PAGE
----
Texas agriculture is facing $3.6 billion in weather-related losses as a broiling summer sun continues to devastate crops and pastures, Texas AgriLife Extension Service experts said Monday.
Some parts of the state have been hit by "extreme or exceptional" drought conditions for two consecutive years, they said. Total crop losses this year amount to an estimated $2.6 billion, an extension report said. Since November, $974 million in livestock has been lost.
"A large part of the planted cotton and grain acreage will be abandoned, and the rest of dryland production will produce below-average yields," said Dr. Mark Welch, a grains marketing economist. "Many of the [nonirrigated] cotton, grain sorghum and corn crops in the Coastal Bend and Lower Rio Grande Valley have been abandoned."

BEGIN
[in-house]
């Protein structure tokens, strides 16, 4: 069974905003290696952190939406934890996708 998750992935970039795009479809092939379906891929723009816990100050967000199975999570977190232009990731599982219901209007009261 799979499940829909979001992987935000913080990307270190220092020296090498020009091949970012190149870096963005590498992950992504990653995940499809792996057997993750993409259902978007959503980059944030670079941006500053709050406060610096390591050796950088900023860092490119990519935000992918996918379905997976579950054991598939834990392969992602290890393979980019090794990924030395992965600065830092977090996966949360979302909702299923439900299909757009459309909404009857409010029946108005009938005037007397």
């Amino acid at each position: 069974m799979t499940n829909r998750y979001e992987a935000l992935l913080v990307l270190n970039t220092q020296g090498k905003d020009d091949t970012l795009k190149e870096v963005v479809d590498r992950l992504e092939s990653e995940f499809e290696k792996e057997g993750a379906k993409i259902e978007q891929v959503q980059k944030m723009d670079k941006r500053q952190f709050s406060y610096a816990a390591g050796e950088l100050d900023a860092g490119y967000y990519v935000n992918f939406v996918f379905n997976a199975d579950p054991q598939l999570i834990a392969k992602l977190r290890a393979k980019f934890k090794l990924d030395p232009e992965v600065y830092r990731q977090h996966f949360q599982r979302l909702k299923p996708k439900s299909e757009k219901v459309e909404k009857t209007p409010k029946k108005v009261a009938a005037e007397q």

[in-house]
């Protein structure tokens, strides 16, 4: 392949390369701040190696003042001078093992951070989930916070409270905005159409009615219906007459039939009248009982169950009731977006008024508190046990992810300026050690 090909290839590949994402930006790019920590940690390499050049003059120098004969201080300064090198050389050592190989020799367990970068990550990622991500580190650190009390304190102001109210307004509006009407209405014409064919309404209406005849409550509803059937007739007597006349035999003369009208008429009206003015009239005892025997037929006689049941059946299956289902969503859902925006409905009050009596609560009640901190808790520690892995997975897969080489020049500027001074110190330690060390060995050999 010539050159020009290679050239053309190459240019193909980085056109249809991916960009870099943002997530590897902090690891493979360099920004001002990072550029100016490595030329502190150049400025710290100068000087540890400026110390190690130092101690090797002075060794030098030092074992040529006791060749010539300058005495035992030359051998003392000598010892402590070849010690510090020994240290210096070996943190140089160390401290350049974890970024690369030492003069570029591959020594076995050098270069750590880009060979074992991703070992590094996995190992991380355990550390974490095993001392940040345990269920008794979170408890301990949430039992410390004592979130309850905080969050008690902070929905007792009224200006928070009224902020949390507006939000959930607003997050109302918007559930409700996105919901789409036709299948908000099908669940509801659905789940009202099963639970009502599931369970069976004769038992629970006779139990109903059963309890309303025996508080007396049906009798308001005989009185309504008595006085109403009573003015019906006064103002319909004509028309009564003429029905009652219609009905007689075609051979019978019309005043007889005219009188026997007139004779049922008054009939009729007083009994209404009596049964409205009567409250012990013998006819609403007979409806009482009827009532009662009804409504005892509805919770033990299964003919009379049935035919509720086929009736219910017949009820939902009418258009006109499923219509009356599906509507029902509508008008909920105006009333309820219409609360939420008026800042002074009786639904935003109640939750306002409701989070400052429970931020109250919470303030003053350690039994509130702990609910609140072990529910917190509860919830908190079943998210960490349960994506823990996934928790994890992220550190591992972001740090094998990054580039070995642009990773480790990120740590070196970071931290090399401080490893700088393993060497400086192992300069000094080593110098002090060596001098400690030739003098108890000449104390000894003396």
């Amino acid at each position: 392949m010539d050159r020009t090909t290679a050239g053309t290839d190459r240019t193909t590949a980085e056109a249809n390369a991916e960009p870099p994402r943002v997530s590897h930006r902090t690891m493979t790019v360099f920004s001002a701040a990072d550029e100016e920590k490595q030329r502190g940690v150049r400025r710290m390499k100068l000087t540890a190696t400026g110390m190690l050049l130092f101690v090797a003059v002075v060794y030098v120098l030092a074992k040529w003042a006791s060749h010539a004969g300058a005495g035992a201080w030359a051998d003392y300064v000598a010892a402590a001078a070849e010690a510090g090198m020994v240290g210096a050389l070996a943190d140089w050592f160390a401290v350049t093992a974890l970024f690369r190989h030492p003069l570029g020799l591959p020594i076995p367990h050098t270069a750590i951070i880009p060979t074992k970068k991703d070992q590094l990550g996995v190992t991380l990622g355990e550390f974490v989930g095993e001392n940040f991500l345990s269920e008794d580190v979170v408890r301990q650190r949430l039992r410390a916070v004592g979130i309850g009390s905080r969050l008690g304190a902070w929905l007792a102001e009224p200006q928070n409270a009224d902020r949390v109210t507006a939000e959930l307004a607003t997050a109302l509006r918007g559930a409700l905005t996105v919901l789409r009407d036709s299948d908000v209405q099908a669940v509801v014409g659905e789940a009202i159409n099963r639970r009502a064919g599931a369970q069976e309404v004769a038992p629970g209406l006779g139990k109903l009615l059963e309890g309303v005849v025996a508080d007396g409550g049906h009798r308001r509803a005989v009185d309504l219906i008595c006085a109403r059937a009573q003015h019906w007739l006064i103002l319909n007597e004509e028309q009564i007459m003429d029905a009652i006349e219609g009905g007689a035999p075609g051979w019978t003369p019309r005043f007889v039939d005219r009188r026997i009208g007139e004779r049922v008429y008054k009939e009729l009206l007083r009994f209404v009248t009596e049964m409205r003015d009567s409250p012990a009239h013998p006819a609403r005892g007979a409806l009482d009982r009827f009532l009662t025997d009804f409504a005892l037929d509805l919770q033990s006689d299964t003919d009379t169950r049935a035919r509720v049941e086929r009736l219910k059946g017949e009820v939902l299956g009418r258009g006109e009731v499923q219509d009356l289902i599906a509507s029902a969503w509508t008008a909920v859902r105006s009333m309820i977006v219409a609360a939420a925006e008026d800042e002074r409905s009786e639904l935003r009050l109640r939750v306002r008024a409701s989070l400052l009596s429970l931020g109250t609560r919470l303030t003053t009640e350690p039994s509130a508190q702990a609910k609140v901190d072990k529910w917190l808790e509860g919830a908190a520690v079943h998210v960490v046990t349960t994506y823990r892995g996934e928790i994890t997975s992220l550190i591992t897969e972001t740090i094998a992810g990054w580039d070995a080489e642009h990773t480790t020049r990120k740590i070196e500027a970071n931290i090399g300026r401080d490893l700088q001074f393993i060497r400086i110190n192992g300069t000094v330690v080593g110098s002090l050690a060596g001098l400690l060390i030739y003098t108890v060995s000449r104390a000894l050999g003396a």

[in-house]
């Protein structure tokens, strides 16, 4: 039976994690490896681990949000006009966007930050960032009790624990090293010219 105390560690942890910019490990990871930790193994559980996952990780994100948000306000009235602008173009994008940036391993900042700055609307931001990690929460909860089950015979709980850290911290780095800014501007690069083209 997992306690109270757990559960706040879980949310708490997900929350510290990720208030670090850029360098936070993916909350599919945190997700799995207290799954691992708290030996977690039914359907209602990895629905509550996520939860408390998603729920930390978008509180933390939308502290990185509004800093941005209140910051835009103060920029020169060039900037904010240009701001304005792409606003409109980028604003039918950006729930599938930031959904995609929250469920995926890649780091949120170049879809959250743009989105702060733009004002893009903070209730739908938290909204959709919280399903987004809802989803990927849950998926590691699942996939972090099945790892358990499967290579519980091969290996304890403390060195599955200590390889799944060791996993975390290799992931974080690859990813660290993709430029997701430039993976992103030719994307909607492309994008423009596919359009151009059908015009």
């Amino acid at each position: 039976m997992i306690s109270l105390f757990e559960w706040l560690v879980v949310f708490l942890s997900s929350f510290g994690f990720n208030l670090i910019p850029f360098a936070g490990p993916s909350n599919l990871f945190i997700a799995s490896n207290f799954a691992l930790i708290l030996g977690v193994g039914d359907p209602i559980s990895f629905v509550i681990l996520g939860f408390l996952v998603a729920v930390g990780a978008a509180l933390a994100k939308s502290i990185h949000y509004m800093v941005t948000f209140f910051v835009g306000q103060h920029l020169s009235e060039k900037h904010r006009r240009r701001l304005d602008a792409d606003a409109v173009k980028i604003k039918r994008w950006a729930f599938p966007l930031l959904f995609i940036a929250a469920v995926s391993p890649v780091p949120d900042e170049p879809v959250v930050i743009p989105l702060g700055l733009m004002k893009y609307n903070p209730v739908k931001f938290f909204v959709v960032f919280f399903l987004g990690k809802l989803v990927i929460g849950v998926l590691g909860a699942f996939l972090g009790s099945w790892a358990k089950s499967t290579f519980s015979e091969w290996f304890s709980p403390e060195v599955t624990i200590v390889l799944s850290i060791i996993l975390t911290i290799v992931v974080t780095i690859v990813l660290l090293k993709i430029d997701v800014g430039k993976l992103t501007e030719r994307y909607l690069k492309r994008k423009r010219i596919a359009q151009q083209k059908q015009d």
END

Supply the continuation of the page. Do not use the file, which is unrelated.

North Texas producers have been hurt by abnormally high temperatures, but the worst has been felt in Central and Southeast Texas, which has experienced the hottest, driest summer on record, they said.
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